We've all been there: Walking up to the green and seeing your ball in a position that requires a scary, high-risk shot. There's no doubt some shots have a higher degree of difficulty than others, but the four shots below are ones that you might be making harder than they need to be. Some setup and execution tweaks will help your short game immensely.
With the help of top Michigan teacher Jason Guss and Golf Digest Best Young Teacher Alana Swain, you'll be able to execute the buried-ball bunker shot, downhill pitch, flop shot and low, checking spinner with ease the next time you play.
The buried-ball bunker shot
"Bunkers are already scary enough for a lot of players," says Guss, who runs his academy at Hawk Hollow Golf Club in Bath. "When you start talking buried lies, you might be tempted to just pick it up and take your two-shot penalty. But you don't have to." The secret to getting out in one swing is turning your sand wedge into a digging club instead of a skidding one. "By closing the face, playing the ball back in your stance and hitting down on it, you'll get the leading edge going down into the sand to gouge the ball out," says Guss. "Follow through down into the sand, and be ready for the ball to roll out more than normal."
The downhill pitch
"When you can't take a balanced stance, the tendency is to make less-than-clean contact," says Swain, who is based at the PGA Tour Performance Center in Ponte Vedra Beach, Fla. "To make sure you hit it clean, set up with the ball in the center, and make sure you keep your sternum and nose over the ball. Stay on top like this and make a high-to-low swing where the clubhead finishes low and around you."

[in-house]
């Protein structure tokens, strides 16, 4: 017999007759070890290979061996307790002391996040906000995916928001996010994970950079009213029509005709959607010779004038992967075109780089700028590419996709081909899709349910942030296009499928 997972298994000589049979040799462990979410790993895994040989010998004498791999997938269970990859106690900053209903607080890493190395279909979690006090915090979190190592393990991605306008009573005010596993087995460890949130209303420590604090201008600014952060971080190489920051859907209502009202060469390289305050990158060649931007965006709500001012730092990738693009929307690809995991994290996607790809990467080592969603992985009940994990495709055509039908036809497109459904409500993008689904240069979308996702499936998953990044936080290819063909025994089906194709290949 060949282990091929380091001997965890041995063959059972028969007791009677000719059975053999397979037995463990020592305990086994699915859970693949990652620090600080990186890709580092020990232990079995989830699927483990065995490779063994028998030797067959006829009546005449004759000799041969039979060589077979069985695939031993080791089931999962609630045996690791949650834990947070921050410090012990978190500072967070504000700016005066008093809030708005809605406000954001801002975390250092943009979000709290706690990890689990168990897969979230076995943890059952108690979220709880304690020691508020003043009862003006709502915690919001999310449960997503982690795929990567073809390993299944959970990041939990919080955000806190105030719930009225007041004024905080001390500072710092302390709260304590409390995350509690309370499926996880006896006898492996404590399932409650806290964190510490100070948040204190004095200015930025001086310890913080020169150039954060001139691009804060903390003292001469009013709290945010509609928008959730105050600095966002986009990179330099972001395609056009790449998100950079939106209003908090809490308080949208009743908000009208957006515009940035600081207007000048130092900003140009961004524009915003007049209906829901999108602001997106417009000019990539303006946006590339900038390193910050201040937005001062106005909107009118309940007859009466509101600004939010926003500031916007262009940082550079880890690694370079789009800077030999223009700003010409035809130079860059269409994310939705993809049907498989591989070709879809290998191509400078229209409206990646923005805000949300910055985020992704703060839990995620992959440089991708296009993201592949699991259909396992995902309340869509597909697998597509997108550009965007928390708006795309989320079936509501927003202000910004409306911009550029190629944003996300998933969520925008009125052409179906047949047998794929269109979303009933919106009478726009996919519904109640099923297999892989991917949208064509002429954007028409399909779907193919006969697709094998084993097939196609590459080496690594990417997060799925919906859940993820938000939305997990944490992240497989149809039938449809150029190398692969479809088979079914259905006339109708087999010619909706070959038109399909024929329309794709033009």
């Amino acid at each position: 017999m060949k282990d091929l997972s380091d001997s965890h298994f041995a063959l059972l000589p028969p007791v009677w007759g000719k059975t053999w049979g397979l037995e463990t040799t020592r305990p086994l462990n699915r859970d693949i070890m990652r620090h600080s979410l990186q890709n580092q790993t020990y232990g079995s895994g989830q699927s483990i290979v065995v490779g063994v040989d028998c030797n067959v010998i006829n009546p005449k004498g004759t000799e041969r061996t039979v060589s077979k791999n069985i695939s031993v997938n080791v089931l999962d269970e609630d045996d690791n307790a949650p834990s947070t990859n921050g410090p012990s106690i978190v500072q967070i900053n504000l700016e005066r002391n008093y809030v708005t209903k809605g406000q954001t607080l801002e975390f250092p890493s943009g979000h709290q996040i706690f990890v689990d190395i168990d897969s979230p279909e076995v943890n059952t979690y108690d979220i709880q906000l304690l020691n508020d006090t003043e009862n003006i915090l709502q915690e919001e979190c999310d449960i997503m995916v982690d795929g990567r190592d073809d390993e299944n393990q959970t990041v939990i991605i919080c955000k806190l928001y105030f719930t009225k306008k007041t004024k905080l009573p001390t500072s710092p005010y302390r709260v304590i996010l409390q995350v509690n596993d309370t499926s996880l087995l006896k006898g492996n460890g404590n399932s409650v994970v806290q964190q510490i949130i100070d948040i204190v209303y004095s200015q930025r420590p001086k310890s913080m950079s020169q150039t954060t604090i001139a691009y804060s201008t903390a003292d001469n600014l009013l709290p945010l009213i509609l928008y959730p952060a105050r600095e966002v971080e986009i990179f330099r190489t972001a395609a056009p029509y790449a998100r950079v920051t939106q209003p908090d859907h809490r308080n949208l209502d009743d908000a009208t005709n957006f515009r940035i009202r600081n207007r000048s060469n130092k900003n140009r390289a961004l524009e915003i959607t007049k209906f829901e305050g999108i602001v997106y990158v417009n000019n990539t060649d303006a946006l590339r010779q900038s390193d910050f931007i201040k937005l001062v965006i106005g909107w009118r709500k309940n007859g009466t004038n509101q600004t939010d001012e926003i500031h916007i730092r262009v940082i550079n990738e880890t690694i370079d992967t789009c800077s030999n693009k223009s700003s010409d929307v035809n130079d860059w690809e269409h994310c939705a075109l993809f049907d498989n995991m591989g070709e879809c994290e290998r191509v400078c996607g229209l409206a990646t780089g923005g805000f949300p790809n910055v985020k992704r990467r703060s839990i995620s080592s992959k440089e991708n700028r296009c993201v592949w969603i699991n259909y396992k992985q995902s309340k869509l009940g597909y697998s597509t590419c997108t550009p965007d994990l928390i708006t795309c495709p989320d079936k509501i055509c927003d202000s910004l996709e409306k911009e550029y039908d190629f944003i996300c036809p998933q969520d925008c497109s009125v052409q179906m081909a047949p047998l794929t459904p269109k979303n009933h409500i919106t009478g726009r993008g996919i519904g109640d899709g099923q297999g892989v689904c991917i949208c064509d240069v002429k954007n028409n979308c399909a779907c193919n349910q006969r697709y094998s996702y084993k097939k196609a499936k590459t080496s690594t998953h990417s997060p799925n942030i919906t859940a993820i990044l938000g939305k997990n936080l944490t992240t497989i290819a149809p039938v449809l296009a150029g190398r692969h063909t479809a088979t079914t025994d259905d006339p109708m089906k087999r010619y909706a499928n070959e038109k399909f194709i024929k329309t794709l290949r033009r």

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The flop shot
"Sometimes you need to go over something and a low chip just isn't an option," says Swain. "A flop relies on loft, not spin to make the ball stop near where it lands." To hit it, first make sure you have the right conditions—a clean lie with the ball sitting up on a cushion of grass. Then open the face of the club before you set your grip, and play the ball from the front of your stance, near your lead heel. "The swing feel you want is that the clubhead is moving a lot more than the handle. Keep your grip very loose, because if you tighten up on it you're basically guaranteeing a skull across the green," says Swain. "The face should stay open the whole swing, and when you finish, it should actually be pointing back at you."
"This is the cool shot you see the tour players hit on television," says Guss. "It's the one where the ball takes two hops and then stop. But they're not making it spin the way you might think." The heavy backspin on the shot comes from clean contact slightly low on the face—not from smashing down on the ball. "It also helps to have brand new grooves on your wedge, a tour-caliber ball and a nice, tight lie," says Guss. "Set up with the ball in the middle of your stance and with your weight set slightly forward. You're going for slightly low contact—not thin—and hitting the ball before the club comes in contact with the ground."
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